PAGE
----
Take the 2-minute tour ×
Stack Overflow is a question and answer site for professional and enthusiast programmers. It's 100% free, no registration required.

I'm trying to use upper_bound on a vector<pair<int,int>>, like this :

vector<pair<int,int>> data;
auto up = upper_bound(data.begin(), data.end(), 0);

VS2012 gives me the following error :

error C2784: 'bool std::operator <(const std::vector<_Ty,_Alloc> &,const std::vector<_Ty,_Alloc> &)' : could not deduce template argument for 'const std::vector<_Ty,_Alloc> &' from 'const int'

why is it trying to compare a const int with a pair<int,int> ?

I tried writing my own comparison function, but it doesn't change anything. The compiler tries to convert a pair<int,int> into a const int if I do that.

share|improve this question

closed as too localized by Lightness Races in Orbit, Shai, Mario, Frank Shearar, Emil Vikström Feb 17 '13 at 21:19

This question is unlikely to help any future visitors; it is only relevant to a small geographic area, a specific moment in time, or an extraordinarily narrow situation that is not generally applicable to the worldwide audience of the internet. For help making this question more broadly applicable, visit the help center. If this question can be reworded to fit the rules in the help center, please edit the question.

1  
In this call upper_bound(data.begin(), data.end(), 0); the last parameter is obviously a number. Show your comparator. –  Bartek Banachewicz Feb 17 '13 at 14:21

4 Answers 4

up vote 1 down vote accepted

You are comparing a pair with a number, there is no predefined comparison operator for that. You might want to change it into something like this:

auto up = upper_bound(data.begin(), data.end(), make_pair(0, 0));

Alternatively, if there is a specific logic in your application for comparing a pair with a single number, you can provide your own comparison function:

bool cmp(int n, pair<int, int> const& p)
{
    // For instance...
    return ((p.first < n) && (p.second < n));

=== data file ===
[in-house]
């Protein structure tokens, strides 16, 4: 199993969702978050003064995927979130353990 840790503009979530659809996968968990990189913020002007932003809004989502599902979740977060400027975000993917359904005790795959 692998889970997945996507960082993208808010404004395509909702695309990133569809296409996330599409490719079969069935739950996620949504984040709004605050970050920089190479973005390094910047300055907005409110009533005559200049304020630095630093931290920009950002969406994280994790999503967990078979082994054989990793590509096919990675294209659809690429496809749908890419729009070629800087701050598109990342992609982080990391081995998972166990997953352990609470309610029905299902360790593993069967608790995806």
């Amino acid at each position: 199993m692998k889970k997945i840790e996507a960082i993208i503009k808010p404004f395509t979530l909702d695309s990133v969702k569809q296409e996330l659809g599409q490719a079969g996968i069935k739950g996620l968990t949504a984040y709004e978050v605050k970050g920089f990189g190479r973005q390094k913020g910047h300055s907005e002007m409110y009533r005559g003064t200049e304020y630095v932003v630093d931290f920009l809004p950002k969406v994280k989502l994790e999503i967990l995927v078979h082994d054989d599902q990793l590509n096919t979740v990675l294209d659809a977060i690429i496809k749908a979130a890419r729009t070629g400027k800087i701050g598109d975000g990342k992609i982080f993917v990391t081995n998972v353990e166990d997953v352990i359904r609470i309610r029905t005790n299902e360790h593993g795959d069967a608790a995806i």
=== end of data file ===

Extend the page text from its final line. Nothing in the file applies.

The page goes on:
}

int main()
{
    vector<pair<int,int>> data;
    auto up = upper_bound(data.begin(), data.end(), 0, cmp);
}
share|improve this answer
    
Isn't that precisely equivalent? –  Lightness Races in Orbit Feb 17 '13 at 14:31
    
haha, I've been looking for complex stuff for an hour but it never occurred to me to even look at the parameters (I just put 0 to do some test). Sorry about the question, I'm embarrassed now ! –  user1278743 Feb 17 '13 at 14:31
    
@LightnessRacesinOrbit: Yes, it is. The "For instance..." there is meant to state that it could be changed. –  Andy Prowl Feb 17 '13 at 14:32
    
@AndyProwl: lol ok... –  Lightness Races in Orbit Feb 17 '13 at 14:40

why is it trying to compare a const int with a pair ?

Because you told it to. Your comparison value is 0, but your element type is pair<int,int>.

Duh doy!

Perhaps you're looking for:

auto up = upper_bound(data.begin(), data.end(), make_pair(0, 0));
share|improve this answer

The third argument to std::upper_bound is the value that the element pointed to by the returned iterator should be greater than. How would you determine whether an std::pair<int,int> is greater than 0 or not?

What you pass should almost certainly be a std::pair<int,int>:

auto up = upper_bound(data.begin(), data.end(), std::make_pair(first, second));

However, first and second depend on the problem you're trying to solve.

share|improve this answer
    
Depends. It may absolutely make sense to search for a number. In fact, I have this exact use-case (I’m searching for intervals which contain a point on a line). –  Konrad Rudolph Feb 17 '13 at 14:28
    
Sounds kinda hinky. –  Lightness Races in Orbit Feb 17 '13 at 14:30
    
@Light No, why? The sorted-array search algorithms in the standard library are explicitly designed with this use-case in mind (look at the documentation of the comparison function). It’s a legitimate use, and actually a pretty common one – it’s an easy and efficient way of representing a collection of ranges. –  Konrad Rudolph Feb 17 '13 at 14:34
    
@Konrad: Whatevs! –  Lightness Races in Orbit Feb 17 '13 at 14:43

If you are searching for an incompatible type you need to take special care in your comparison function. Quoting from cppreference.com:

The signature of the comparison function should be equivalent to the following:

bool cmp(const Type1 &a, const Type2 &b);

[…] The type Type1 must be such that an object of type T can be implicitly converted to Type1. The type Type2 must be such that an object of type ForwardIt can be dereferenced and then implicitly converted to Type2.​

– In your case, Type1 = int and Type2 = std::pair<int, int>. That should do the trick.

share|improve this answer

Not the answer you're looking for? Browse other questions tagged or ask your own question.